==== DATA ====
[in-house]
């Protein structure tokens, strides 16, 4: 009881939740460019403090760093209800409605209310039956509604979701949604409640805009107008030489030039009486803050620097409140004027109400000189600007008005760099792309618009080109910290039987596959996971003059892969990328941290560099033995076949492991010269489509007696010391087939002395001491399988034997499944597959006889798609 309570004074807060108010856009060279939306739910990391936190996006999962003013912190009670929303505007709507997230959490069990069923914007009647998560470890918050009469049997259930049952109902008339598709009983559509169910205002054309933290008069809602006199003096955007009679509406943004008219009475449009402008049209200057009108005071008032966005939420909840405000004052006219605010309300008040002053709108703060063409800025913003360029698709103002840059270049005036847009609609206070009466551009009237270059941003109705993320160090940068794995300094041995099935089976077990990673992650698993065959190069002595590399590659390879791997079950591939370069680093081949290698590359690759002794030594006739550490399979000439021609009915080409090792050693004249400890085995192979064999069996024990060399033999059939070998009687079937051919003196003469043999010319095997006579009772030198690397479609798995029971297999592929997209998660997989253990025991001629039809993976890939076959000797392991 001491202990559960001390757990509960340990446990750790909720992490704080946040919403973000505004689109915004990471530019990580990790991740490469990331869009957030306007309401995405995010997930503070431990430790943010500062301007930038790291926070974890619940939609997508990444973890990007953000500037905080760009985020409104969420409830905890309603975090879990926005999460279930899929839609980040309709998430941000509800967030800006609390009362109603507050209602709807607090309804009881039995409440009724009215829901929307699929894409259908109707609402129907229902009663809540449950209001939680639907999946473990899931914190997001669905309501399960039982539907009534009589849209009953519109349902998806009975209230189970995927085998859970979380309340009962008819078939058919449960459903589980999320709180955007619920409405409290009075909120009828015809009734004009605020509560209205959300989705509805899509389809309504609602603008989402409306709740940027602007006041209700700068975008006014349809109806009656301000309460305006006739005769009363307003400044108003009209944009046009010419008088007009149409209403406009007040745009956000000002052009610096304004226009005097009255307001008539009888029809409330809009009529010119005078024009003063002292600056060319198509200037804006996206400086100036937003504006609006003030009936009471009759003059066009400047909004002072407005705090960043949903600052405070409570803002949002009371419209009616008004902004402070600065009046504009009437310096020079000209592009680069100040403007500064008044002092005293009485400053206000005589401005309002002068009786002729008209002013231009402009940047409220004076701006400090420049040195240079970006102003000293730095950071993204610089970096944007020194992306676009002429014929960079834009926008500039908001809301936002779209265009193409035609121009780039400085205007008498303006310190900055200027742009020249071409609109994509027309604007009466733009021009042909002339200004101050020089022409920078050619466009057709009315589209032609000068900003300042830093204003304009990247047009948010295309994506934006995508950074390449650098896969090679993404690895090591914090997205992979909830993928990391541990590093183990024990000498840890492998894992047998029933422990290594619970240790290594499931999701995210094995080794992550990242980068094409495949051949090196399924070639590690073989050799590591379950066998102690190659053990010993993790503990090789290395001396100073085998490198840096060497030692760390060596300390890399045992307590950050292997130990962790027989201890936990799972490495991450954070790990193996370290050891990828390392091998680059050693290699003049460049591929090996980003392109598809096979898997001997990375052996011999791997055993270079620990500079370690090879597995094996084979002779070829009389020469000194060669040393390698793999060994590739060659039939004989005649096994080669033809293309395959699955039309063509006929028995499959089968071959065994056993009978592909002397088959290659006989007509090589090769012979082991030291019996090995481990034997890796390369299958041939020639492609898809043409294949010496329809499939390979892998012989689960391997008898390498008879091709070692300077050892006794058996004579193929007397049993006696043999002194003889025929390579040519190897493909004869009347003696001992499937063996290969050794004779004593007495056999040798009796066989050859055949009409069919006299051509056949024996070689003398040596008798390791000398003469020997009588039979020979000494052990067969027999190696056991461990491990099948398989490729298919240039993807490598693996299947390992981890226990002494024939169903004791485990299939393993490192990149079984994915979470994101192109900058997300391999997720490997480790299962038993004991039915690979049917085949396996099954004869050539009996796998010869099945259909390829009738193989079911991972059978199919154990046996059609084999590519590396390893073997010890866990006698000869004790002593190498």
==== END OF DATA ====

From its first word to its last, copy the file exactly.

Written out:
[in-house]
């Protein structure tokens, strides 16, 4: 009881939740460019403090760093209800409605209310039956509604979701949604409640805009107008030489030039009486803050620097409140004027109400000189600007008005760099792309618009080109910290039987596959996971003059892969990328941290560099033995076949492991010269489509007696010391087939002395001491399988034997499944597959006889798609 309570004074807060108010856009060279939306739910990391936190996006999962003013912190009670929303505007709507997230959490069990069923914007009647998560470890918050009469049997259930049952109902008339598709009983559509169910205002054309933290008069809602006199003096955007009679509406943004008219009475449009402008049209200057009108005071008032966005939420909840405000004052006219605010309300008040002053709108703060063409800025913003360029698709103002840059270049005036847009609609206070009466551009009237270059941003109705993320160090940068794995300094041995099935089976077990990673992650698993065959190069002595590399590659390879791997079950591939370069680093081949290698590359690759002794030594006739550490399979000439021609009915080409090792050693004249400890085995192979064999069996024990060399033999059939070998009687079937051919003196003469043999010319095997006579009772030198690397479609798995029971297999592929997209998660997989253990025991001629039809993976890939076959000797392991 001491202990559960001390757990509960340990446990750790909720992490704080946040919403973000505004689109915004990471530019990580990790991740490469990331869009957030306007309401995405995010997930503070431990430790943010500062301007930038790291926070974890619940939609997508990444973890990007953000500037905080760009985020409104969420409830905890309603975090879990926005999460279930899929839609980040309709998430941000509800967030800006609390009362109603507050209602709807607090309804009881039995409440009724009215829901929307699929894409259908109707609402129907229902009663809540449950209001939680639907999946473990899931914190997001669905309501399960039982539907009534009589849209009953519109349902998806009975209230189970995927085998859970979380309340009962008819078939058919449960459903589980999320709180955007619920409405409290009075909120009828015809009734004009605020509560209205959300989705509805899509389809309504609602603008989402409306709740940027602007006041209700700068975008006014349809109806009656301000309460305006006739005769009363307003400044108003009209944009046009010419008088007009149409209403406009007040745009956000000002052009610096304004226009005097009255307001008539009888029809409330809009009529010119005078024009003063002292600056060319198509200037804006996206400086100036937003504006609006003030009936009471009759003059066009400047909004002072407005705090960043949903600052405070409570803002949002009371419209009616008004902004402070600065009046504009009437310096020079000209592009680069100040403007500064008044002092005293009485400053206000005589401005309002002068009786002729008209002013231009402009940047409220004076701006400090420049040195240079970006102003000293730095950071993204610089970096944007020194992306676009002429014929960079834009926008500039908001809301936002779209265009193409035609121009780039400085205007008498303006310190900055200027742009020249071409609109994509027309604007009466733009021009042909002339200004101050020089022409920078050619466009057709009315589209032609000068900003300042830093204003304009990247047009948010295309994506934006995508950074390449650098896969090679993404690895090591914090997205992979909830993928990391541990590093183990024990000498840890492998894992047998029933422990290594619970240790290594499931999701995210094995080794992550990242980068094409495949051949090196399924070639590690073989050799590591379950066998102690190659053990010993993790503990090789290395001396100073085998490198840096060497030692760390060596300390890399045992307590950050292997130990962790027989201890936990799972490495991450954070790990193996370290050891990828390392091998680059050693290699003049460049591929090996980003392109598809096979898997001997990375052996011999791997055993270079620990500079370690090879597995094996084979002779070829009389020469000194060669040393390698793999060994590739060659039939004989005649096994080669033809293309395959699955039309063509006929028995499959089968071959065994056993009978592909002397088959290659006989007509090589090769012979082991030291019996090995481990034997890796390369299958041939020639492609898809043409294949010496329809499939390979892998012989689960391997008898390498008879091709070692300077050892006794058996004579193929007397049993006696043999002194003889025929390579040519190897493909004869009347003696001992499937063996290969050794004779004593007495056999040798009796066989050859055949009409069919006299051509056949024996070689003398040596008798390791000398003469020997009588039979020979000494052990067969027999190696056991461990491990099948398989490729298919240039993807490598693996299947390992981890226990002494024939169903004791485990299939393993490192990149079984994915979470994101192109900058997300391999997720490997480790299962038993004991039915690979049917085949396996099954004869050539009996796998010869099945259909390829009738193989079911991972059978199919154990046996059609084999590519590396390893073997010890866990006698000869004790002593190498």